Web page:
Skip to main content

Toolless Manufacturing of Complex Structures

Periodic Reporting for period 2 - ToMax (Toolless Manufacturing of Complex Structures)

Reporting period: 2016-07-01 to 2017-12-31

Using light for 3D-structuring parts offers significant benefits compared to competing additive manufacturing technologies (AMT): Lithography based AMT are capable of printing parts with at least one order of magnitude better feature resolution, surface quality and precision. ToMax made heavy use of this benefit, while also aiming at developing integrated lithography-based additive manufacturing systems with improved throughput and reliability. The focus of the project was to unite industrial know-how in the field of software development, photopolymers and ceramics, high-performance light-sources, system integration, life cycle analysis, industrial exploitation and rewarding end-user cases.
The consortium provided 3D-printers with excellent feature resolution and outstanding materials and energy efficiency. The project was industrially driven, with 8 out of 10 partner being SMEs or industry. During the second project period, the consortium successfully achieved a number of major milestones:
(1) A new class of high-performance 3D-printers with excellent feature resolution (20micrometer) and increased build volume has been set up. The system is based on dedicated laser optics, which have been specifically designed and manufactured for ToMax by one of the partners.
(2) The system has been modified in a way that allows processing of high-viscosity materials. These improved capabilities enable the use of highly filled photopolymers. ToMax was therefore able to print silicon nitride parts with world-record mechanical properties in terms of strength. These successful developments where instrumental for introducing 3D-printable silicon nitride ceramics to the market.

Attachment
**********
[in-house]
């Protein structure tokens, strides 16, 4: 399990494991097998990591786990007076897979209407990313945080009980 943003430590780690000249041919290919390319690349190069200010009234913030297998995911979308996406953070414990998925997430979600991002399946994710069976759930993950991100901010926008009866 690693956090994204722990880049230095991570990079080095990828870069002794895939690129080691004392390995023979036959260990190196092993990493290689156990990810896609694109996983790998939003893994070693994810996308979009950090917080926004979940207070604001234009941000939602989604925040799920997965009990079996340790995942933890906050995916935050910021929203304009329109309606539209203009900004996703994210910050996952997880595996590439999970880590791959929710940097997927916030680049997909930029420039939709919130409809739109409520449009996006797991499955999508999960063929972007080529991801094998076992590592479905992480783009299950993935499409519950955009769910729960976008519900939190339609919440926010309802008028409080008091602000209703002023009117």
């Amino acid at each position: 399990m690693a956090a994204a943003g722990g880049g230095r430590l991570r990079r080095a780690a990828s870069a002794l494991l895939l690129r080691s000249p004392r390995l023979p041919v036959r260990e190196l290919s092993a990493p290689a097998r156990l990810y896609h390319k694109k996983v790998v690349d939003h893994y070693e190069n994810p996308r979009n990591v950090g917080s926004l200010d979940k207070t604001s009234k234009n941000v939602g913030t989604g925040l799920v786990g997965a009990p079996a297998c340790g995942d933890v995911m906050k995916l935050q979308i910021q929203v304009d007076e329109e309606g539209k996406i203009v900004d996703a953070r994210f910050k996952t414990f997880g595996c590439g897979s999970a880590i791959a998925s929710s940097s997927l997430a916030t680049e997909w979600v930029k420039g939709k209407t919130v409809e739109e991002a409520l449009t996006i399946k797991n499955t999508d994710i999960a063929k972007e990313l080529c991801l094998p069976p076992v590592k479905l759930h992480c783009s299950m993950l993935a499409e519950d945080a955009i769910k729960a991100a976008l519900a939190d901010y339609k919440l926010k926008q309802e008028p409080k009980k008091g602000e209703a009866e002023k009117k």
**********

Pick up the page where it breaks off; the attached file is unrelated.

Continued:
(3) By utilizing state-of the art light sources (Phaser) and developing dedicated optics, ToMax-partners succeeded in providing world’s most powerful light engine (based on digital light projection - DLP) for lithography-based AMT.
(4) To further increase the impact of these technological and scientific developments, the ToMax team put significant efforts towards streamlining the exploitation and dissemination of the obtained results. As result of these activities, a recently established spin-off of one of the academic partners has already signed a licensing agreement.
The performed work in the first and second project period was covering the following topics:
(1) Developing advanced high-performance light engines, which facilitate the implementation of hybrid exposure approaches (raster approach using DLP and scanning approach using diode lasers). A dedicated DLP light engine with an optical output of 8W@450nm was developed and integrated into a hybrid system. The hybrid light engine was successfully used as key component for an AM system with large build volume, high throughput and excellent feature resolution.
(3) Key requirement for meeting the end-user requirements are innovative material solutions. The developed AM system allow the processing of materials which are significantly more viscous than in state of the art AM systems. Using ToMax technology, the material spectrum can therefore enhanced significantly, leading to final materials with improved mechanical qualities. Of specific interest in the first project period where silicon nitride materials. The consortium could show that these materials can be processed and the resulting parts exhibit excellent strength (>700MPa) and density values (3.25g/cm³).
(4) Due to the input of all partners, the consortium was able to set up the worldwide first Life Cycle Assessment (LCA) of lithography-based AMT covering the whole process chain from materials production, resin preparation, structuring and post-processing. This will allow an in-depth analysis of the ecological impact of AM technologies in manufacturing.